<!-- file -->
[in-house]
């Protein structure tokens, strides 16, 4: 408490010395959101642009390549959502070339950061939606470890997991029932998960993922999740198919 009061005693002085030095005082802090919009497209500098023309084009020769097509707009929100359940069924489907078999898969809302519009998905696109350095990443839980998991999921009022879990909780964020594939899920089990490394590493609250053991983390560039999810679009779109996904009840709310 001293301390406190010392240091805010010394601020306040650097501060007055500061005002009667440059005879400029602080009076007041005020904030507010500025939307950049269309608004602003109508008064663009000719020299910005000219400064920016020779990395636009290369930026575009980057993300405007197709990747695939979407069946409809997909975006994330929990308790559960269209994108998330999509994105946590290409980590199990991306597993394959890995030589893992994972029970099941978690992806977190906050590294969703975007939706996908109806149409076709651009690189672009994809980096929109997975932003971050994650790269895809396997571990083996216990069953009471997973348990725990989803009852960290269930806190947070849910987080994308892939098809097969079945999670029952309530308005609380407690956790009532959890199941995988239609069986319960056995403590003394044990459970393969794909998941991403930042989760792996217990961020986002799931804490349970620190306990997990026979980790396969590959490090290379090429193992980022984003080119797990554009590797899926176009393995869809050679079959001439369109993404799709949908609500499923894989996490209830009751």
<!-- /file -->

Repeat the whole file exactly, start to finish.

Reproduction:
[in-house]
């Protein structure tokens, strides 16, 4: 408490010395959101642009390549959502070339950061939606470890997991029932998960993922999740198919 009061005693002085030095005082802090919009497209500098023309084009020769097509707009929100359940069924489907078999898969809302519009998905696109350095990443839980998991999921009022879990909780964020594939899920089990490394590493609250053991983390560039999810679009779109996904009840709310 001293301390406190010392240091805010010394601020306040650097501060007055500061005002009667440059005879400029602080009076007041005020904030507010500025939307950049269309608004602003109508008064663009000719020299910005000219400064920016020779990395636009290369930026575009980057993300405007197709990747695939979407069946409809997909975006994330929990308790559960269209994108998330999509994105946590290409980590199990991306597993394959890995030589893992994972029970099941978690992806977190906050590294969703975007939706996908109806149409076709651009690189672009994809980096929109997975932003971050994650790269895809396997571990083996216990069953009471997973348990725990989803009852960290269930806190947070849910987080994308892939098809097969079945999670029952309530308005609380407690956790009532959890199941995988239609069986319960056995403590003394044990459970393969794909998941991403930042989760792996217990961020986002799931804490349970620190306990997990026979980790396969590959490090290379090429193992980022984003080119797990554009590797899926176009393995869809050679079959001439369109993404799709949908609500499923894989996490209830009751």